Wednesday, January 23, 2013

Thrift Week Day Seven: MyPoints

To wrap up our Online Edition of Thrift Week, I'd like to introduce you to a site that's a little different from all the others. Most of the Web sites I've covered in the past week have been sites that can save you money. MyPoints.com, by contrast, is a site that can help you earn extra money. Not very much, and not very fast, but it doesn't take much time, either, and it can occasionally help you find savings in the process.

MyPoints.com is what's known as an affiliate marketer. The way it works is, when you want to buy something, instead of going directly to the merchant's Web page, you link there through MyPoints. It has a network of merchants in a wide range of categories—including clothing, restaurants, and electronics—that will give the site a kickback for each customer it steers their way. MyPoints, in turn, will kick part of that kickback back to you, in the form of "points." For example, when you shop at the Apple store, you can earn one point per dollar; at Sears, you get five points per dollar; and at some more obscure sites, such as AboutAirportParking.com, you can earn a whopping 15 points per dollar. Once you accumulate enough points, you can cash them in for various rewards. For example, you can turn in 3,950 points for a $25 credit at Amazon.com. Other favorites of mine are the $50 L.L. Bean gift card (6,350 points) and the $10 Starbucks gift card (1,650 points). In the unlikely event that you don't like any of the reward options the site offers, you can also trade in your points for cash: 4,550 points gets you $25 via PayPal. However, you get better value for your points by choosing gift cards, and higher-value cards typically give you the best exchange rate. Another perk is that most of the gift cards or certificates you can get through MyPoints are for sites that are themselves part of the MyPoints network—so you could, for instance, cash in 3,450 points for a $25 L.L. Bean gift card, link to LLBean.com through the MyPoints site, spend that $25, and get 1 point per dollar spent, immediately earning back 25 points.

A down side is that the site usually does send you gift cards through the mail rather than electronic codes—so after you cash in points, you have to sit around for a few weeks waiting for your card to arrive before you can use it. (And if you're an eco-friendly type like me, you then have to fret over what to do with the plastic card, which isn't coded for recycling. I've got a whole stack of these things tucked away while I try to figure out some way to reuse or recycle them.) Even if you do opt for an e-certificate, you may have to wait up to a week for the payment to show up in your inbox. So unfortunately, you can't wait for a great sale to pop up on one of your favorite sites and then cash in points for that specific site; by the time you get your reward, the sale might be over.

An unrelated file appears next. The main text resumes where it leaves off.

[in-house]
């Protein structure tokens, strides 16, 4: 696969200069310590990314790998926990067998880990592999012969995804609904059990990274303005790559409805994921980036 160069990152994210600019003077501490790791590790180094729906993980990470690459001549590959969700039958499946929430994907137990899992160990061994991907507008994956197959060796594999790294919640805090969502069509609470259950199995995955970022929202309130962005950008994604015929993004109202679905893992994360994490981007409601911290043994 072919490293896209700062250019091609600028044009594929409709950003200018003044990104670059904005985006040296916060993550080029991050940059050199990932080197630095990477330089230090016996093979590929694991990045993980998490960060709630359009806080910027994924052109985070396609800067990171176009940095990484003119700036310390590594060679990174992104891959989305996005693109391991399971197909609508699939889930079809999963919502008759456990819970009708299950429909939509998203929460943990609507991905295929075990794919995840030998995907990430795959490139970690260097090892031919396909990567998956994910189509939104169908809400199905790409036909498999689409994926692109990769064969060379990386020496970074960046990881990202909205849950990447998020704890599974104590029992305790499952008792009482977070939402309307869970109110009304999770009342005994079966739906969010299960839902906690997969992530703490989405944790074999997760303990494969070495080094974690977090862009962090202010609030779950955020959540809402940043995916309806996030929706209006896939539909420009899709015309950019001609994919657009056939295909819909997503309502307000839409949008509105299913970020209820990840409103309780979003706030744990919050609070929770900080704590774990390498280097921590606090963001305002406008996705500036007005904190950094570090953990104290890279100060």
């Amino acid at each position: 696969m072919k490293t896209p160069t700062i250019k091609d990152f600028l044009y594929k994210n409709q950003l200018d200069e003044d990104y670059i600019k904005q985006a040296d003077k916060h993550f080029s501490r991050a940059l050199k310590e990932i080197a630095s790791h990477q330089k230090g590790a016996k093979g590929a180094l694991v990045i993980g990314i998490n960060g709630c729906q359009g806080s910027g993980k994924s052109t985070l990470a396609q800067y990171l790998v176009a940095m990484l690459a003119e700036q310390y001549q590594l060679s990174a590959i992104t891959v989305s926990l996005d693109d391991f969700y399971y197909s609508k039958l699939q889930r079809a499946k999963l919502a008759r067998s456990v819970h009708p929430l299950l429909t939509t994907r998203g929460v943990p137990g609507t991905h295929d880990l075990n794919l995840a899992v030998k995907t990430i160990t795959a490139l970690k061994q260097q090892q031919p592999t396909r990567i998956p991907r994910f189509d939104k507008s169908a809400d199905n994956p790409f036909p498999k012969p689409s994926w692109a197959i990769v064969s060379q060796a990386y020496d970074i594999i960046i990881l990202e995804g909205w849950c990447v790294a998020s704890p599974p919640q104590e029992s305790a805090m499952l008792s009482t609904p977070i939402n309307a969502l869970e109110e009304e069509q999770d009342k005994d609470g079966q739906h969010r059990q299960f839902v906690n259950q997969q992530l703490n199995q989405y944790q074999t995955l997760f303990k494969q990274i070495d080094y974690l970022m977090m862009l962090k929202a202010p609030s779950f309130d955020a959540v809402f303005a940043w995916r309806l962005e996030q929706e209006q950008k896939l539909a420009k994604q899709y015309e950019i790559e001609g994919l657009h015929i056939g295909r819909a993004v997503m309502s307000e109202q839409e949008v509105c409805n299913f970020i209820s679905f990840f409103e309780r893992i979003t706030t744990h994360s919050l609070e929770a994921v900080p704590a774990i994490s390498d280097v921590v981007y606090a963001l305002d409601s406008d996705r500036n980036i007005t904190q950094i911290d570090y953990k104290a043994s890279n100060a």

Now, it might seem that, for us ecofrugal types, who don't do a lot of shopping, the benefits of a site like MyPoints are limited. After all, if you only get points for buying things, then someone who doesn't buy a lot will take a long time to accumulate enough points for a reward. However, although shopping is the quickest way to earn money through MyPoints, it isn't the only way. There are several others, including:
  • Sign up to receive e-mails from MyPoints partners. Yes, this is basically volunteering to receive spam—but since you have to deal with a certain amount of spam anyway, why not get paid for it? I get about three of four of these e-mails in my box every day, and one or two of them will be "gimme" e-mails, which will give me five points just for clicking on a link to the company's website. I'll also occasionally get an offer that's worth more points, maybe 10 or 15, just for printing out a coupon or filling out a quick survey. The rest of the e-mails require you to actually buy something in order to get points, so those I just delete.